Saavedra v. State, No. 88-561

CourtCourt of Appeal of Florida (US)
Writing for the CourtMINER; NIMMONS; BARFIELD; BARFIELD
Citation576 So.2d 953
Parties15 Fla. L. Weekly D2732, 16 Fla. L. Weekly 908 Tommy SAAVEDRA, Appellant, v. STATE of Florida, Appellee.
Decision Date04 April 1991
Docket NumberNo. 88-561

Page 953

576 So.2d 953
15 Fla. L. Weekly D2732, 16 Fla. L. Weekly 908
Tommy SAAVEDRA, Appellant,
v.
STATE of Florida, Appellee.
No. 88-561.
District Court of Appeal of Florida,
First District.
April 4, 1991.

Page 954

Elizabeth L. White and William J. Sheppard of Sheppard and White, P.A., Jacksonville, for appellant.

Robert A. Butterworth, Atty. Gen. and Bradley R. Bischoff, Asst. Atty. Gen., Tallahassee, for appellee.

ON MOTION FOR REHEARING AND MOTION FOR REHEARING EN BANC

Original opinion at 15 F.L.W. D2732

The motions are denied except that the original opinion dated November 8, 1990 is withdrawn and the following opinion is substituted therefor:

MINER, Judge.

In this appeal, Tommy Saavedra challenges his convictions and sentences for burglary, armed kidnapping and three counts of sexual battery. With respect to the sexual battery convictions and sentences, he urges that his multiple punishments for offenses of the same character and type committed against the same person violated double jeopardy principles. He also argues that the trial court erred in denying his motions to suppress and for severance of defendants, in impermissibly restricting his ability to defend against the crimes charged and in applying sentencing guidelines in effect at the time the offenses were committed. Finding no merit in any of appellant's arguments, we affirm the convictions and sentences appealed from.

By amended information, Saavedra and a co-defendant, Donald Teater, 1 were charged with burglary, armed kidnapping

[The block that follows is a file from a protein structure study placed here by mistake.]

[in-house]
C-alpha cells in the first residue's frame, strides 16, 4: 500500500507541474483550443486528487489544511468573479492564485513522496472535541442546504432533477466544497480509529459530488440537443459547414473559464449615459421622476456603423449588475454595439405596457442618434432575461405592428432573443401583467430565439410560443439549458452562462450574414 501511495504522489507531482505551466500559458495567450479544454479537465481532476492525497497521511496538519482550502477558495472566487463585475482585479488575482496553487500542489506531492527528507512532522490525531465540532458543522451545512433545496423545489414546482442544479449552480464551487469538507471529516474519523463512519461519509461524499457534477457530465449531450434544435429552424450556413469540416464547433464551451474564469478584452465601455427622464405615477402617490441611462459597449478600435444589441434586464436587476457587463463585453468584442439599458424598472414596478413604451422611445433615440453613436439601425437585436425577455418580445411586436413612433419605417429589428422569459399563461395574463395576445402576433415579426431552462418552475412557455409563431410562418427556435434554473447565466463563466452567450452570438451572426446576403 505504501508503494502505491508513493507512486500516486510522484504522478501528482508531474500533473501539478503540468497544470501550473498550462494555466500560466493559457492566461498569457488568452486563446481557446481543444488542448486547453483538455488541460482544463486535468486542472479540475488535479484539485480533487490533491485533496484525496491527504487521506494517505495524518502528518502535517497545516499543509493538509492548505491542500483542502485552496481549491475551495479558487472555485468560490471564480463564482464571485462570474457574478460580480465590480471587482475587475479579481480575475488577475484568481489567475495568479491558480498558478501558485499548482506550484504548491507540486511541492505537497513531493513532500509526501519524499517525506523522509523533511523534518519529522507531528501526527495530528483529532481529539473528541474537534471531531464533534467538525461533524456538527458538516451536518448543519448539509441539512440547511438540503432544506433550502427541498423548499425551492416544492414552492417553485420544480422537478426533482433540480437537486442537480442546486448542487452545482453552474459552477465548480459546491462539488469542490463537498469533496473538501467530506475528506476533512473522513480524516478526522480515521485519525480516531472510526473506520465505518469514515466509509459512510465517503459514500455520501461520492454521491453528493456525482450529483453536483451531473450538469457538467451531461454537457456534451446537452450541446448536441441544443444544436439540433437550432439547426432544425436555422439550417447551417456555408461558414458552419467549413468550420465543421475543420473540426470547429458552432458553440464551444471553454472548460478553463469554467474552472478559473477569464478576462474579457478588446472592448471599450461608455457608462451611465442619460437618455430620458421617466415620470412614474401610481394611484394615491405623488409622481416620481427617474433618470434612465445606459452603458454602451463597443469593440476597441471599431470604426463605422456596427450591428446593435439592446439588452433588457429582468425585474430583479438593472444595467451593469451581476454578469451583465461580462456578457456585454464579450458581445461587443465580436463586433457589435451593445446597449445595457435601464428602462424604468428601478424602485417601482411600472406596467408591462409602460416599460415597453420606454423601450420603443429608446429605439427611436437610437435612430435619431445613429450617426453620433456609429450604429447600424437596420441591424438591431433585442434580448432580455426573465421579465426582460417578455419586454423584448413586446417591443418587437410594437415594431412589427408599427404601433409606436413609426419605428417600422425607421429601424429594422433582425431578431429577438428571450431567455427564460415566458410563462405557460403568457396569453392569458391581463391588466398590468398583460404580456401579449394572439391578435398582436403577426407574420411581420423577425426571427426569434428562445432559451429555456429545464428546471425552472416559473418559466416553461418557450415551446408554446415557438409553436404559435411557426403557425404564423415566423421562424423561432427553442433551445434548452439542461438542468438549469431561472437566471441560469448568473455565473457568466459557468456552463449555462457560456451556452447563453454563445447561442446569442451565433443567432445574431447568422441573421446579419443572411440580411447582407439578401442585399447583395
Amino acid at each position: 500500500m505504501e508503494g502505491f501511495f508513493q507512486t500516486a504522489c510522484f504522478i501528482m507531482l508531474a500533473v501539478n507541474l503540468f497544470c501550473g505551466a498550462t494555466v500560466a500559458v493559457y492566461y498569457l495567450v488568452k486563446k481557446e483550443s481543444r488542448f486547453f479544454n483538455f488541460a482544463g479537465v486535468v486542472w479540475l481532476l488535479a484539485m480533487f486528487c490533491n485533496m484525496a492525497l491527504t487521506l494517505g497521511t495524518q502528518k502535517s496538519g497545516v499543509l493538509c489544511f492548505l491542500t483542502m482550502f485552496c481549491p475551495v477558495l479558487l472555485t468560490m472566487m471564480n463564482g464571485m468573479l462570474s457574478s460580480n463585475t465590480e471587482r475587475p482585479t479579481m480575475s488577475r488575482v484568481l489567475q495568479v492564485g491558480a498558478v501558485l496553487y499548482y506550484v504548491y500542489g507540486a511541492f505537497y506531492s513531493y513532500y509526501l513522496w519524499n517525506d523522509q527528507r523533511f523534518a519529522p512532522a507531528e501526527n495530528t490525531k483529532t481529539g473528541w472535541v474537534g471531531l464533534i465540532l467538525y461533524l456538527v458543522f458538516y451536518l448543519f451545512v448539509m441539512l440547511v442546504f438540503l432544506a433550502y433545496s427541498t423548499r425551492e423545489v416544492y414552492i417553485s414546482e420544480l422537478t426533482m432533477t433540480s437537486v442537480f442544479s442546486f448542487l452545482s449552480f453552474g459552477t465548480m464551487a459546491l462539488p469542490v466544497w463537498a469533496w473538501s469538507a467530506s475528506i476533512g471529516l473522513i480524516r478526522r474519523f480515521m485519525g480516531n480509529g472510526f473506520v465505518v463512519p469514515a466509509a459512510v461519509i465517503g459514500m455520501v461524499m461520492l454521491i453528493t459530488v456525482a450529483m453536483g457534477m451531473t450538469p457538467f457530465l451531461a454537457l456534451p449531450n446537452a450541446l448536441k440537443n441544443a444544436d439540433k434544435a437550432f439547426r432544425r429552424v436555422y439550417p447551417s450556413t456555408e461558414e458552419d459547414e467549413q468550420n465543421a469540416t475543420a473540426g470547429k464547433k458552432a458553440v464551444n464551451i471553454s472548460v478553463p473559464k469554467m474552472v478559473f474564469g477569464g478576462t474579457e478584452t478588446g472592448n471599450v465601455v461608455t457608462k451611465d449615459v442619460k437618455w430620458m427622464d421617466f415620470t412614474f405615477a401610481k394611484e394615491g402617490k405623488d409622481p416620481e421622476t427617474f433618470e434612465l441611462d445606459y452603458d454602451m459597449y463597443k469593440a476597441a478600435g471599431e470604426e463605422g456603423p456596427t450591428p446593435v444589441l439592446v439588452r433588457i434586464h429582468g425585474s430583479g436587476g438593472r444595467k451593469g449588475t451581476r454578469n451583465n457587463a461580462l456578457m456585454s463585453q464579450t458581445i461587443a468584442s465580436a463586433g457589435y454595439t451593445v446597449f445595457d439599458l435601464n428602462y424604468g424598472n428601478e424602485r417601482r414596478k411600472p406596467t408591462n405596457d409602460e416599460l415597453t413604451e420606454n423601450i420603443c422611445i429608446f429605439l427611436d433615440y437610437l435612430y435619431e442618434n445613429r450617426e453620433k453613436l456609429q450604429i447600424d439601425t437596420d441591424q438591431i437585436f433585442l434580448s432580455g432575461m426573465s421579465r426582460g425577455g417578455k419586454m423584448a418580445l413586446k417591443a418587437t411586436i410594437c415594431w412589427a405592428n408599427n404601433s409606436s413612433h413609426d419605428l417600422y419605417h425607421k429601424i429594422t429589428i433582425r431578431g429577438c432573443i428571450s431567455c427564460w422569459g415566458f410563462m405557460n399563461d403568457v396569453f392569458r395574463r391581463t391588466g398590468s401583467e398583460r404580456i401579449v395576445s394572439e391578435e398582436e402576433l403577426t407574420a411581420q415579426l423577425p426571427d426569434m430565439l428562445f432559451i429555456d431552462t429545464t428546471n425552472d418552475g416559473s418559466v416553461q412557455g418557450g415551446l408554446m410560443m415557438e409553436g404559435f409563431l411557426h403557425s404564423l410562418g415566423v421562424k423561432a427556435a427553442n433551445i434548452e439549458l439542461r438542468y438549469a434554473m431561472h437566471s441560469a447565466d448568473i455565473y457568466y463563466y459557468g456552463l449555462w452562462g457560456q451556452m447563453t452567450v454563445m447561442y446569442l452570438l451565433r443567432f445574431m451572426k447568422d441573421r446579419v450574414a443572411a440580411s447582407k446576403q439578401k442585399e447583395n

Page 955

and three counts of sexual battery which offenses occurred when they broke into their next door neighbor's home, forcibly removed a 12 year old girl from the home and repeatedly assaulted her in a nearby park. Prior to trial, appellant filed a motion to sever defendants and a motion to suppress physical evidence, certain statements made by him at the time of his arrest and the pre-trial and any in-court identification of him by the prosecuting witness. These motions were denied without elaboration.

At the suppression hearing, the following facts were established.

During the early morning hours of June 25, 1987, Jacksonville police officer Robert Benfield received a report that a sexual battery had occurred at 366 Tallulah Avenue. When he arrived at the scene, the victim, K.A., informed him that her assailants lived next door at 360 Tallulah Avenue. Benfield went to the home described and knocked on the door, but no one answered. The lights were out and the house was dark. Officers McLean and Pease arrived and, upon looking in the windows of the house with a flashlight, saw two persons lying on a bed. The officers then began to knock on the side of the house to arouse the occupants.

Officer Benfield went to the rear of the house and knocked on the back door. A boy (later identified as appellant's son, Tommy Saavedra, Jr.) appeared at the door. Officer Benfield testified that he identified himself and told the boy that he needed to speak to an adult; that he asked permission to enter; and, that the boy responded "yes" and opened the door. Officer Benfield entered the house and walked into a nearby bedroom, where he found an adult male (later identified as the co-defendant Teater) and a small boy (later identified as Robbie Methvin) in bed. Officer Benfield asked Teater to get out of the bed and arrested him. Officer Benfield testified that he did not hurry into the house, and did not feel that his life was threatened when he was outside the house. By the time Officer Benfield had arrested Teater, Officers Pease and McLean had entered the house and had arrested appellant whom they found in an adjacent bedroom. Officer McLean also testified that he did not feel that his life was in danger when he secured the outside of the house. Officer Pease testified that when he entered the home after Officer Benfield, the boy at the back door told him he could enter.